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AnimusT posted a comment   

i can't install this app:
on windows . someone can help?


hionin posted a comment   

Is that headline serious?

With the Nexus 7 releasing next week in Australia and Apple and Samsung putting excellent products out there for the last couple of years, I'd say Microsoft has missed the boat.....again (think Win7 cell phone). What's happened to Microsoft that it's on the back foot all the time now? They seem to have been devolving since the turn of the century. I think their testing of the waters last month with the Surface (dopey name) was desperate and ill-considered. At this stage, if Microsoft want to keep their credibility, then they should keep their mouths shut until they have a product to release - not embarrass themselves with a product that stuttered at first intro, and giving no hard details on essentials like price or release date.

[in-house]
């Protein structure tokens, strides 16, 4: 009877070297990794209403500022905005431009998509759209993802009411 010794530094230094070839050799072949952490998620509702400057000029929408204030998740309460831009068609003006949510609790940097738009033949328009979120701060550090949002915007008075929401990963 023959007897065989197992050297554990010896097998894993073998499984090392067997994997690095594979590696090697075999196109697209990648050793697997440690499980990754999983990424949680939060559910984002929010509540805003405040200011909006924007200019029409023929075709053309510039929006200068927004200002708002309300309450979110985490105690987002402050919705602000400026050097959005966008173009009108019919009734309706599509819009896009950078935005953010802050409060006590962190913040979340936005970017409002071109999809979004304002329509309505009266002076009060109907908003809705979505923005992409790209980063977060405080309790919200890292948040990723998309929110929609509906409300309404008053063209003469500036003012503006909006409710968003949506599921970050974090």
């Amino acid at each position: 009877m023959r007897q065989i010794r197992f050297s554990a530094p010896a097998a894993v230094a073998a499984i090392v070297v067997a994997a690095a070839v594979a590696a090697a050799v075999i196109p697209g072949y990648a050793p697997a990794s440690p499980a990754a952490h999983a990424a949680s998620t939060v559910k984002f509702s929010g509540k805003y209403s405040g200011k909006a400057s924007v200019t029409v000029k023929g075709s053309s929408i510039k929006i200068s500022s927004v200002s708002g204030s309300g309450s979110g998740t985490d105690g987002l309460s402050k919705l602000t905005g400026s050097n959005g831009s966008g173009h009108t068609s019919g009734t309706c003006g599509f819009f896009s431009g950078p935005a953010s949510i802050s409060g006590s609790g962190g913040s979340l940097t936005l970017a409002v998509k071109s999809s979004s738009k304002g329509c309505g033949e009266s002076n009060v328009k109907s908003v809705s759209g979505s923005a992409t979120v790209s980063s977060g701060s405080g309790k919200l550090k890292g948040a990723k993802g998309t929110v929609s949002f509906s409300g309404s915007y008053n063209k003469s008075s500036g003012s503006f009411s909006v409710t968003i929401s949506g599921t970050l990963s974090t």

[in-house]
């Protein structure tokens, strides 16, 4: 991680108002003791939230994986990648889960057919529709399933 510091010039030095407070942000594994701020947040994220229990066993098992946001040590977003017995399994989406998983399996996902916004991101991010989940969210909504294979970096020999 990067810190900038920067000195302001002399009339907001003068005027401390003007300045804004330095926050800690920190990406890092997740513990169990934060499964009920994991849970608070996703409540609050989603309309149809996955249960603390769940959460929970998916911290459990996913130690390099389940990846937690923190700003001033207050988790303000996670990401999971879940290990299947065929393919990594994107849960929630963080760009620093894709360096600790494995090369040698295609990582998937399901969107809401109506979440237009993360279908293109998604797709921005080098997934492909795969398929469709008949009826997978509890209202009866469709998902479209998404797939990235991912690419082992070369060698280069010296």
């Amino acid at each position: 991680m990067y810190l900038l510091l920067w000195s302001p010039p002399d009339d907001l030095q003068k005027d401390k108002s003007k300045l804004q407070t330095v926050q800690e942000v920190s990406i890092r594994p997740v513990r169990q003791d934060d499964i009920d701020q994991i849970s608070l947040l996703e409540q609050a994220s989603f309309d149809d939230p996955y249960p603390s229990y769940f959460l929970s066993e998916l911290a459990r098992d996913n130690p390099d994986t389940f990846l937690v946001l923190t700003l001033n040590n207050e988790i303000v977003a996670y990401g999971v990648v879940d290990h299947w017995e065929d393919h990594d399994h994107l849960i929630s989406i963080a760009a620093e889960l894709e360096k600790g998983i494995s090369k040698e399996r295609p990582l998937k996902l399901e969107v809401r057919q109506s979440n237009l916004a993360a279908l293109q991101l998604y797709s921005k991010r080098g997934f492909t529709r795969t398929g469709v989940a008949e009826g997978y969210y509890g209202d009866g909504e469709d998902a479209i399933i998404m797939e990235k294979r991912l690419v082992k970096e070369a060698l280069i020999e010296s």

I'd love a Windows Tablet with real grunt and a 'proper', not an 'abbreviated mobile' OS, but I have no confidence at this stage that Microsoft is the company to make it real.


JoffreA posted a comment   

I am very suspicios on the Microsoft surface not to be a hater but why did they do a rush presentation and then they didn't let any tech journalist or bloggers to road test them for hands on demos, all the YouTube videos you see the journalist is about a meter away pointing out all the features and I'll tell you why because is not finished its hf baked , they knew we were going to be destracted by the keyboard. Honestly why on earth would you buy a surface ist it's going to be priced like a laptop what for the keyboard cover, you might as well buy a proper laptop that comes with a keyboard, Microsoft has to walk a fine line here in pricing and iron out any bugs in the surface because in the tablet world first impressions matter.


Will1505 posted a comment